Too bad we can't create an "app" for the whoopers' mobile phones so they could avoid towers, power lines, bad weather, and illegal hunting J
From: The Birds of Arkansas Discussion List [mailto:<ARBIRD-L...>] On Behalf Of Joseph C. Neal Sent: Saturday, February 10, 2018 10:32 AM To: <ARBIRD-L...> Subject: Re: Greenwire: FWS turns to cell towers to track whooping cranes
WHOOPING CRANE COUNTRY
Leading field trips for many years, I have heard many things from those who come out for the trips. Democrat or Republican, most often I hear how people just love birds. They just love anything that benefits birds. Whoever they voted for in the most recent election, D or R, they lift their binoculars when it comes to birds. D or R, they load up their feeders.
Then I get jarred when one of these folks says, as I heard on a recent NWAAS field trip, we "can't afford" what it costs to protect endangered species. I don't know if this person is D, R, or Neither. Of course this makes an impression on me, since I invested my adult working life for recovery of Red-cockaded Woodpeckers in Arkansas, like the Whooping Cranes, a Federally-listed Endangered Species. I thought about this stuff every working day for 20 years. Part of the thought process for me was what it is our society thinks it CAN afford. For example, not that far from my home in Fayetteville - within earshot many days - work proceeds on a $200 MILLION+ expansion of Razorback stadium on the U of A campus where I spent many years.
Can afford? Can't afford? Fill in your own blank here.
Back in the 1980s, I made a couple of the spring break field trips Professor Douglas James was leading for his UA-Fayetteville ornithology classes. These were timed so that students had a chance to see Whoopers on the Texas coast at Aransas NWR. There had been maybe 10,000+ in Whooping Crane Country before Christopher Columbus "discovered" America. By 1870, maybe 1,400 remained. By 1938, 15. Something less than 200 Whoopers graced North America when we went to Aransas.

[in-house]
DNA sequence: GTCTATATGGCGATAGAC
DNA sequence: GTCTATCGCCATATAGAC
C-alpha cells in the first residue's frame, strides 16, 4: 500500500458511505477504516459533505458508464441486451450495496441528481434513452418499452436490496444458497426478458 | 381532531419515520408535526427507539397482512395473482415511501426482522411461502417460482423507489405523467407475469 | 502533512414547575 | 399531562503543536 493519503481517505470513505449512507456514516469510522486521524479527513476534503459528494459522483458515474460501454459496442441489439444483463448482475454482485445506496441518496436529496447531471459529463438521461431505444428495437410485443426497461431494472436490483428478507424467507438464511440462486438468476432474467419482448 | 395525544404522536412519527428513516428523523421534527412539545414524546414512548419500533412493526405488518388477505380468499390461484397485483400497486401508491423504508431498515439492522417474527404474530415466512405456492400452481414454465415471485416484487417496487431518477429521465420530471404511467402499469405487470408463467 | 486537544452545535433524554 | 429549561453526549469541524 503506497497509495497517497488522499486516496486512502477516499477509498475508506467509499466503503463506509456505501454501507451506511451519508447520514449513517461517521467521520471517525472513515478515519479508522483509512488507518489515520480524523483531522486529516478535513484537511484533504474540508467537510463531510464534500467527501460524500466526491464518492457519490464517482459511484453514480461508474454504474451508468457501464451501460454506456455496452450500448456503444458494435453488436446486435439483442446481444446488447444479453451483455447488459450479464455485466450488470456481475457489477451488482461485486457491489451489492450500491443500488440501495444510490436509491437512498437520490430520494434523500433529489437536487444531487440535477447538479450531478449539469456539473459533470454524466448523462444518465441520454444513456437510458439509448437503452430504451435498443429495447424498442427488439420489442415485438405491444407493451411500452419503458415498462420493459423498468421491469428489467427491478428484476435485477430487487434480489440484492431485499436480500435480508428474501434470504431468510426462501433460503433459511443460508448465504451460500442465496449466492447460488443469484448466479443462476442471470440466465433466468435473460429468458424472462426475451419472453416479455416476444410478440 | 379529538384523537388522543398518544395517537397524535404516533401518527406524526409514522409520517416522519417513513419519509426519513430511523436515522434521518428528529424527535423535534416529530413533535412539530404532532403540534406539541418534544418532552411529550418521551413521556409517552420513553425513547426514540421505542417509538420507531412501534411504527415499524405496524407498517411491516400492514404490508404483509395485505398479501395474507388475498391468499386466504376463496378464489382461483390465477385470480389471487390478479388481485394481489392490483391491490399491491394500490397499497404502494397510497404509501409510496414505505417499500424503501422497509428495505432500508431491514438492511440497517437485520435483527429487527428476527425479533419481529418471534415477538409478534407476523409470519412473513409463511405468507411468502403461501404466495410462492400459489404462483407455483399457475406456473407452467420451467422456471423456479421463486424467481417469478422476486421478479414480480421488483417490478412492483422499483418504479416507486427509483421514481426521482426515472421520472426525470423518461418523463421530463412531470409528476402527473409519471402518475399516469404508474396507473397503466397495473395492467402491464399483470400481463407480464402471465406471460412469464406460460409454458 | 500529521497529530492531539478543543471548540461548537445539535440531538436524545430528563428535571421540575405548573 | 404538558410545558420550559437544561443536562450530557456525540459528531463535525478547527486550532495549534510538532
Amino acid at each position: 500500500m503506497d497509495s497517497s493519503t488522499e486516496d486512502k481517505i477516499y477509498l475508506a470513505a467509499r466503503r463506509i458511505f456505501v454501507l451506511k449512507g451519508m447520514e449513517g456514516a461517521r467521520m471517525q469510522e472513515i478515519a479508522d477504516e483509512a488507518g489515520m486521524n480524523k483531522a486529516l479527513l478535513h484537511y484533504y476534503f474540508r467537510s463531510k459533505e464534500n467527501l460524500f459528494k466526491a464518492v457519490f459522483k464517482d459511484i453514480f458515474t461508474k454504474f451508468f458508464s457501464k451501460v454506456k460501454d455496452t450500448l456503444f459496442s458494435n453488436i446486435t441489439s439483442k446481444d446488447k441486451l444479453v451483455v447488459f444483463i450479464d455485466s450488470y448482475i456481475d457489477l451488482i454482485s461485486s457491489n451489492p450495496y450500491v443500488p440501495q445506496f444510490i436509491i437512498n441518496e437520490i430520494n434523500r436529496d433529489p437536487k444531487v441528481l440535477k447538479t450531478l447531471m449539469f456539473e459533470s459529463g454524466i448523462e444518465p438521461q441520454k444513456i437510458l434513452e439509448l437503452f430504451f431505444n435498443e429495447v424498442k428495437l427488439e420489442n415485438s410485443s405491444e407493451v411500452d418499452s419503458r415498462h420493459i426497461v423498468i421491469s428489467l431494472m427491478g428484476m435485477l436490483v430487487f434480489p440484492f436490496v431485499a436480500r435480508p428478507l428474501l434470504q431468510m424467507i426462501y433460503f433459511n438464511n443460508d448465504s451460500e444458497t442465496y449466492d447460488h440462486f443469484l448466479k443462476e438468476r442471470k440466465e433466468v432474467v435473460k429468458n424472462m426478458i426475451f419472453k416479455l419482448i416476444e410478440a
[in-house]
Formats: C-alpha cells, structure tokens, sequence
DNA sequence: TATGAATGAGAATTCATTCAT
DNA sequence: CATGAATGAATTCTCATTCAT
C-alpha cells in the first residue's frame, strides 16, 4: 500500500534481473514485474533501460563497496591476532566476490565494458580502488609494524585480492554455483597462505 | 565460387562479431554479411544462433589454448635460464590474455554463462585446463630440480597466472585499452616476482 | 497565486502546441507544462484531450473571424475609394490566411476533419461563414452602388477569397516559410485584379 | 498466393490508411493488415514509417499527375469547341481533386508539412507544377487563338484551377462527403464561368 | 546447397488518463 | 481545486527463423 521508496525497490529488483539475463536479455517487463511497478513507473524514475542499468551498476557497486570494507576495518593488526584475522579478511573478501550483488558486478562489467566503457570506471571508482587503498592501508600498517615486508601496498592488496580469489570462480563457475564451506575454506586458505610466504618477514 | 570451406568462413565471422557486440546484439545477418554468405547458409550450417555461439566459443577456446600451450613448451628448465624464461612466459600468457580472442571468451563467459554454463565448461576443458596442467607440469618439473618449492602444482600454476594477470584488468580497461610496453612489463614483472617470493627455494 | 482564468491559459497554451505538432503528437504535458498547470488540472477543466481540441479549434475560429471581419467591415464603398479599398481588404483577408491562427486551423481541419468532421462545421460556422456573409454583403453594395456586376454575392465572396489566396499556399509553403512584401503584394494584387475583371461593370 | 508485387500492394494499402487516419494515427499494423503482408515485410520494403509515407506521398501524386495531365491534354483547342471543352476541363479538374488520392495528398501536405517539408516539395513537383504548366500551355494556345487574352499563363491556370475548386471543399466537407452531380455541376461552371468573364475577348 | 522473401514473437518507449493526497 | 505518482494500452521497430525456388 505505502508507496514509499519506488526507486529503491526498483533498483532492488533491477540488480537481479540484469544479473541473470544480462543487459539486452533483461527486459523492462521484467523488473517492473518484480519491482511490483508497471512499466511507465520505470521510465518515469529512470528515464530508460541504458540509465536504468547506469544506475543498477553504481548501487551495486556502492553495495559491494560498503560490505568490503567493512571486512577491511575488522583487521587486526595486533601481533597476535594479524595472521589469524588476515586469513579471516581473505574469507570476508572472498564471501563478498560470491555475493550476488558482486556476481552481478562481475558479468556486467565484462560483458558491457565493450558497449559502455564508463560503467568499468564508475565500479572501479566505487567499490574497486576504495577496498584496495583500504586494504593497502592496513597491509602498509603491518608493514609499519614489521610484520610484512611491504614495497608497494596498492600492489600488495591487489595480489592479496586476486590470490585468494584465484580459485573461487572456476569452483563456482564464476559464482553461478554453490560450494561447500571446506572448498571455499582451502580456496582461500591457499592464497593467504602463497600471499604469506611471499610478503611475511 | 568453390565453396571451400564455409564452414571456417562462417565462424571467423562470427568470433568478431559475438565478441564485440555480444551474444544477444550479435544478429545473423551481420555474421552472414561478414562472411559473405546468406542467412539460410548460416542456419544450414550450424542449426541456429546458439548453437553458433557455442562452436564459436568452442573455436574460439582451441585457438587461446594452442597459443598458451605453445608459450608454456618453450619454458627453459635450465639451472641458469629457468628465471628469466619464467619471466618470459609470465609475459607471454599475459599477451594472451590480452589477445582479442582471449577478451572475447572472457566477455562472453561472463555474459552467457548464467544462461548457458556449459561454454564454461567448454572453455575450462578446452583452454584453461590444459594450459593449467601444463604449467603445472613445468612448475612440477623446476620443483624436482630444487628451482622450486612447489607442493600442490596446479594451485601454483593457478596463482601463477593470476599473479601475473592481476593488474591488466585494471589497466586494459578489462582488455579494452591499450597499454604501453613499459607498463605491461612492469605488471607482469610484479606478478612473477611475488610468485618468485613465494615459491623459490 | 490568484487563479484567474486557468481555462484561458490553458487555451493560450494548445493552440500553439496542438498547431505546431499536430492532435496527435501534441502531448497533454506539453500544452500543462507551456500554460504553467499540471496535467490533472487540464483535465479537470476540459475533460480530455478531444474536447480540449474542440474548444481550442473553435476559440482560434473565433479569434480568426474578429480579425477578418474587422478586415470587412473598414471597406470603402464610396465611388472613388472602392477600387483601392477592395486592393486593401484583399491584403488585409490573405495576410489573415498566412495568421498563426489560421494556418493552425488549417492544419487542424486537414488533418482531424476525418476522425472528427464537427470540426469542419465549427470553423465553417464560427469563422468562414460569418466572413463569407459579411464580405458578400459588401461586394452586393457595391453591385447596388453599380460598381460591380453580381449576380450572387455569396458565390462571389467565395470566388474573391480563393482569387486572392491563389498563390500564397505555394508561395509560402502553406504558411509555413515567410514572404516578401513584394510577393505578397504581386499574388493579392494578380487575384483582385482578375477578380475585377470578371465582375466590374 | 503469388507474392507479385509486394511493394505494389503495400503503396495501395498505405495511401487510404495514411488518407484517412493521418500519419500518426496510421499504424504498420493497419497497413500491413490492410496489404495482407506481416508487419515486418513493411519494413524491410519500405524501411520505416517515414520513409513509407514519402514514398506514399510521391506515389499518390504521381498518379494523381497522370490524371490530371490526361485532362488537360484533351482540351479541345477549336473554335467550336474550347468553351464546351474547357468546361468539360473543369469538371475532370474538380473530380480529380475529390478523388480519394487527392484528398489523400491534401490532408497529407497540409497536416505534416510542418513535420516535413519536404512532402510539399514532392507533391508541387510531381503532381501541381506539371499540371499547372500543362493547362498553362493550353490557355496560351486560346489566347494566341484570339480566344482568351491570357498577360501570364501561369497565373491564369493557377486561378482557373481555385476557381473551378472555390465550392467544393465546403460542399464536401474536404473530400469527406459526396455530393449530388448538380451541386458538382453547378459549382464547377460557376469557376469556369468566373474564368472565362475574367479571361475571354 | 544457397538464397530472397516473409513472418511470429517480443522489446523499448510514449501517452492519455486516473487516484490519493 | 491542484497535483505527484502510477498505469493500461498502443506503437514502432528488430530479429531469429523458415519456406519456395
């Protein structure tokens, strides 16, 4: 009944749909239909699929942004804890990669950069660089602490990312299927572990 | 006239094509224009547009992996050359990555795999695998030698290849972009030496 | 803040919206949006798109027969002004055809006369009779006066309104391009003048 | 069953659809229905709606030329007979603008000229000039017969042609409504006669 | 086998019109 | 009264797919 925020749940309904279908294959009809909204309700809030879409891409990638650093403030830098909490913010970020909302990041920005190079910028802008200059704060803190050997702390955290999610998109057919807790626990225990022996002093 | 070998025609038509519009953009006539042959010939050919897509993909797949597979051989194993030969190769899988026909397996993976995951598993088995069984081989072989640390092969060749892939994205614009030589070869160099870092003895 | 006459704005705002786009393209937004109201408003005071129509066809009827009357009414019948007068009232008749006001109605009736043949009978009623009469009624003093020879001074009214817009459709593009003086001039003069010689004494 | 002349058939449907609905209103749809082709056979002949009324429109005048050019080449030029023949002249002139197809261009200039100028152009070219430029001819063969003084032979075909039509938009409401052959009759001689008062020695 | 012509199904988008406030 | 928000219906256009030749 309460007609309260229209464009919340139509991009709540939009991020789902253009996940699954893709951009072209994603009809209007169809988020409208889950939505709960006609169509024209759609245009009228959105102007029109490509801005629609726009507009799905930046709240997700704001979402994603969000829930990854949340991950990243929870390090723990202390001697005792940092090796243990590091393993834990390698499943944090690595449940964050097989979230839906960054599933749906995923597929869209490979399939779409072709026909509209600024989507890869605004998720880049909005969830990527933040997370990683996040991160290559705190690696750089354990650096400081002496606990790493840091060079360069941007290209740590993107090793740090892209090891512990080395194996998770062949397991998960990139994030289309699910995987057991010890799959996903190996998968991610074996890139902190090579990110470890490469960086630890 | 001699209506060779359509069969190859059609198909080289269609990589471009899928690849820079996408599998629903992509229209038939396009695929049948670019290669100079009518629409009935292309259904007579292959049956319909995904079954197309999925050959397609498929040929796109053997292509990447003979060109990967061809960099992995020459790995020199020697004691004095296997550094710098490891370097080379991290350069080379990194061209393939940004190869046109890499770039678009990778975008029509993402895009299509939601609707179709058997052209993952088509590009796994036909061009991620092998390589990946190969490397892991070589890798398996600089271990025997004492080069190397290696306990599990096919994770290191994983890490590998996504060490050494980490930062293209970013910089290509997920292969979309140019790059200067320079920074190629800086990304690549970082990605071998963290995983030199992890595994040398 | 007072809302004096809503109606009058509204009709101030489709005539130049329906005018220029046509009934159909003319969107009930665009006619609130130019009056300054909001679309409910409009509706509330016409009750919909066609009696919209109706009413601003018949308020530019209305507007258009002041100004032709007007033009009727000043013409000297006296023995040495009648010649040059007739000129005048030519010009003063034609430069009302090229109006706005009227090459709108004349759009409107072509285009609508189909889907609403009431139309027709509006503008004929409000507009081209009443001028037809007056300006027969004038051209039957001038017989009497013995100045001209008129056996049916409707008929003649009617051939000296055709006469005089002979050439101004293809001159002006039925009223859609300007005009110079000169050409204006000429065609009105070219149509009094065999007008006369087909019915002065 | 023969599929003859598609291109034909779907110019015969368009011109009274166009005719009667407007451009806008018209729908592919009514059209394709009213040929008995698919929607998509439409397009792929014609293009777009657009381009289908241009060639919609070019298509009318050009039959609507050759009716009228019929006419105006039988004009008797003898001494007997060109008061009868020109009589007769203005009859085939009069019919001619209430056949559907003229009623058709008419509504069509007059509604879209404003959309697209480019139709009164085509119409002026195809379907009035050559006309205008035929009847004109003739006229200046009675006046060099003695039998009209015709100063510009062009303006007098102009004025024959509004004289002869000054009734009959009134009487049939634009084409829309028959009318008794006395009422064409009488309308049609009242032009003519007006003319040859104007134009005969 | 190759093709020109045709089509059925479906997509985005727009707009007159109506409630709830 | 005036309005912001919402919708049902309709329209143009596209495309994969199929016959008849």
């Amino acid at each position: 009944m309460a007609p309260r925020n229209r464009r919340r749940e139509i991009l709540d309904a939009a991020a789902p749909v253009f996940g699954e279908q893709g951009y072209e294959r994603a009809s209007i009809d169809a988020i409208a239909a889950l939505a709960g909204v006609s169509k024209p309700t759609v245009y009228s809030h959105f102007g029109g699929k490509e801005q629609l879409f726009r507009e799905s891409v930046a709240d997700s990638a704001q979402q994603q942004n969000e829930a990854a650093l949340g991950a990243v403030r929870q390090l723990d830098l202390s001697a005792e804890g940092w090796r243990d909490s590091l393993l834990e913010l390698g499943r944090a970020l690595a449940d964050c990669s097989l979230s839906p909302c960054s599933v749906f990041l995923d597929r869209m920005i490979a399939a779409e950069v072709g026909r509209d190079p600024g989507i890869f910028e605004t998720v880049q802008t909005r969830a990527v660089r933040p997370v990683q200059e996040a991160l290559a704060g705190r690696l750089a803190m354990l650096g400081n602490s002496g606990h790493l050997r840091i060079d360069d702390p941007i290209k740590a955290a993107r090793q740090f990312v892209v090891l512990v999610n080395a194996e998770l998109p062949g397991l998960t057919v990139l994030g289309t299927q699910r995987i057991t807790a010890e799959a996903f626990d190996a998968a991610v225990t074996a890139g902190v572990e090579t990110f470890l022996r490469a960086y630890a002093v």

You didn't have to be a D, R or N to take this trip. Dr James took students to Aransas so they could see for themselves the natural heritage of North America. True enough, many of them just wrote down Whooper in their required yellow field notebook, then retired to beer, but some remained and kept thinking about what it meant. It really helps when everyone is looking at the same, indisputable fact. Those tall white birds out there - all Whoopers.
In winter 2017, 431 Whoopers spent the winter at Aransas. In the winter of 2018, I don't know if the Ds and Rs are going to get everything sorted out, but by my calculation, 431 is double what was there during our trips in the 1980s. Way way better than 1938.
Maybe, despite our apparent hostile political non-discourse, despite a divide as ecologically significant as North America's Whooping Crane Country itself, just maybe we remain headed in the right direction. I don't personally care whether people are R, D, or N on our field trips. Seeing actual birds is where the rubber meets the road.
R, D, or N, most are going to lift their bins for the birds.
From: The Birds of Arkansas Discussion List <ARBIRD-L...> on behalf of Jeffrey Short <bashman...> Sent: Saturday, February 10, 2018 8:57 AM To: <ARBIRD-L...> Subject: FW: Greenwire: FWS turns to cell towers to track whooping cranes